• [Fedora] FPgM report: 2019-21

    Here’s your report of what has happened in Fedora Program Management this week.

    I have weekly office hours in #fedora-meeting-1. Drop by if you have any questions or comments about the schedule, Changes, elections, or anything else.

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More in Tux Machines

Arc Menu Extension Now Lets You Pin Your Fave Apps to the Sidebar

If you’re a fan of the Arc menu extension for GNOME Shell you may be interested to hear that an update is on the way. A new version of the traditional-style app menu, which is particularly popular with Dash to Panel users, is currently pending approval over the GNOME Extensions website. What does it bring? Personalisation. Arc Menu replaces the full-screen app launcher in GNOME Shell with a more traditional ‘start menu’ design. It’s searchable, has bookmarks for important folders, shortcuts for key system actions, and lets you manage your session. It also lets you browse installed applications based one their category. The whole of the left-hand sidebar is dedicated to this purpose. Read more

Audiocasts/Shows: mintCast, Test and Code, LINUX Unplugged

Security: Mozilla Patch for Firefox and Getting Started with OpenSSL

  • Zero-Day Flaw In Firefox Is Getting Exploited By Hackers; Update Now!
    Mozilla has issued a warning of a zero-day flaw in Firefox browser that is currently being exploited in the wild. But the good news is that an emergency patch has been released for the same so you should update your browser now! The vulnerability was discovered by Google’s Project Zero security team...
  • Security vulnerabilities fixed in Firefox 67.0.3 and Firefox ESR 60.7.1
    A type confusion vulnerability can occur when manipulating JavaScript objects due to issues in Array.pop. This can allow for an exploitable crash. We are aware of targeted attacks in the wild abusing this flaw.
  • Getting started with OpenSSL: Cryptography basics
    This article is the first of two on cryptography basics using OpenSSL, a production-grade library and toolkit popular on Linux and other systems. (To install the most recent version of OpenSSL, see here.) OpenSSL utilities are available at the command line, and programs can call functions from the OpenSSL libraries. The sample program for this article is in C, the source language for the OpenSSL libraries. The two articles in this series cover—collectively—cryptographic hashes, digital signatures, encryption and decryption, and digital certificates. You can find the code and command-line examples in a ZIP file from my website. Let’s start with a review of the SSL in the OpenSSL name.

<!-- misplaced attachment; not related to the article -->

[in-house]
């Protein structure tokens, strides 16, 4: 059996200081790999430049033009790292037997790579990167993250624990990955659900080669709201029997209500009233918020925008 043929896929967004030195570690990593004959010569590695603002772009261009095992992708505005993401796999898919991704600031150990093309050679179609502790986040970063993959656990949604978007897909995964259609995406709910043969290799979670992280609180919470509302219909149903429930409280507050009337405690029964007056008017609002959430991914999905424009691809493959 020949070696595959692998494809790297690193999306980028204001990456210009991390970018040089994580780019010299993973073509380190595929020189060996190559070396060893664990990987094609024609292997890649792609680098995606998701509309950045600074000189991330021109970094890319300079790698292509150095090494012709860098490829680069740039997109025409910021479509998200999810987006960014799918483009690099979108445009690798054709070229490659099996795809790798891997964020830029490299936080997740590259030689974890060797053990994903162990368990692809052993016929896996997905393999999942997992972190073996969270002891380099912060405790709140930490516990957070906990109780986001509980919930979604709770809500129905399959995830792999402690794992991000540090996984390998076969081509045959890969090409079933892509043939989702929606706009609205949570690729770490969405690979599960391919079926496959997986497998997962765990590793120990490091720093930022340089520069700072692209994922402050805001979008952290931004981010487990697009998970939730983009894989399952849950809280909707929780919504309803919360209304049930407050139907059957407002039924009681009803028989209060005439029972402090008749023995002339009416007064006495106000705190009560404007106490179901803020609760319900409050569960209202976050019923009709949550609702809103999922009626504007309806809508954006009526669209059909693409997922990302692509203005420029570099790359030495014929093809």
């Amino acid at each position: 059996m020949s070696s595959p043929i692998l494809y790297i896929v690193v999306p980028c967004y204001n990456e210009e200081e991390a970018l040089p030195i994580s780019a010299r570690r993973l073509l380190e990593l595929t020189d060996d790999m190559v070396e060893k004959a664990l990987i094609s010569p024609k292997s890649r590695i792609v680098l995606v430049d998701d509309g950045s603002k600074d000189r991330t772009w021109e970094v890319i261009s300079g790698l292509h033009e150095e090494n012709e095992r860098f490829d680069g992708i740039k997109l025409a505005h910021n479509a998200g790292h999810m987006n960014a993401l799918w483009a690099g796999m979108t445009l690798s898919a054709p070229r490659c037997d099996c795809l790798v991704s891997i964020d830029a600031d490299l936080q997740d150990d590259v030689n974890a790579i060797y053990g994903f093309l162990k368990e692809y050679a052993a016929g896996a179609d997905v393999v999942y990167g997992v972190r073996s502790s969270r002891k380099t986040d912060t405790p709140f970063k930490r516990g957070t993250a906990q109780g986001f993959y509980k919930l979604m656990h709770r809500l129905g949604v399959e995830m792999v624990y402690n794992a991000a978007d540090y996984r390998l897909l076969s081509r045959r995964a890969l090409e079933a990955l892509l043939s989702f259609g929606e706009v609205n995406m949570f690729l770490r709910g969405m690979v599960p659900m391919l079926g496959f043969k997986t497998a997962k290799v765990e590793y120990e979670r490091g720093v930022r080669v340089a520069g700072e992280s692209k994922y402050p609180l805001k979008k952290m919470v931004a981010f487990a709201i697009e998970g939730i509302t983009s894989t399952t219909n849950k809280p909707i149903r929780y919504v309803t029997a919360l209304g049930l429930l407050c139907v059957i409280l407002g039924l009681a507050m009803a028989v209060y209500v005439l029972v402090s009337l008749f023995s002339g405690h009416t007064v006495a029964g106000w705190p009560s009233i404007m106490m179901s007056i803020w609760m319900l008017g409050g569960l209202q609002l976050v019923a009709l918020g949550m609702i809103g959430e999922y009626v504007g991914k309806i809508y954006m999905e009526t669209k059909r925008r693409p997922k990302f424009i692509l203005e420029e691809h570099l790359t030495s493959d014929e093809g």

Python: Leading, Developing for Android and New RCs

  • Leading in the Python community
    Naomi began her career in the Classics; she earned a PhD in Latin and Ancient Greek with a minor in Indo-European Linguistics, as she says, "several decades ago." While teaching Latin at a private school, she began tinkering with computers, learning to code and to take machines apart to do upgrades and repairs. She started working with open source software in 1995 with Yggdrasil Linux and helped launch the Fort Wayne, Indiana, Linux User Group.
  • What’s the Best Language for Android App Developers: Java or Python?
    Few things can be so divisive among developers as their choice of programming languages. Developers will promote one over the other, often touting their chosen language’s purity, speed, elegance, efficiency, power, portability, compatibility or any number of other features. Android app developers are no exception, with many developers divided between using Java or Python to develop their applications. Let’s look at these two languages and see which is best for Android app developers.
  • Python 3.7.4rc1 and 3.6.9rc1 are now available
    Python 3.7.4rc1 and 3.6.9rc1 are now available. 3.7.4rc1 is the release preview of the next maintenance release of Python 3.7, the latest feature release of Python. 3.6.9rc1 is the release preview of the first security-fix release of Python 3.6. Assuming no critical problems are found prior to 2019-06-28, no code changes are planned between these release candidates and the final releases. These release candidates are intended to give you the opportunity to test the new security and bug fixes in 3.7.4 and security fixes in 3.6.9. We strongly encourage you to test your projects and report issues found to bugs.python.org as soon as possible. Please keep in mind that these are preview releases and, thus, their use is not recommended for production environments.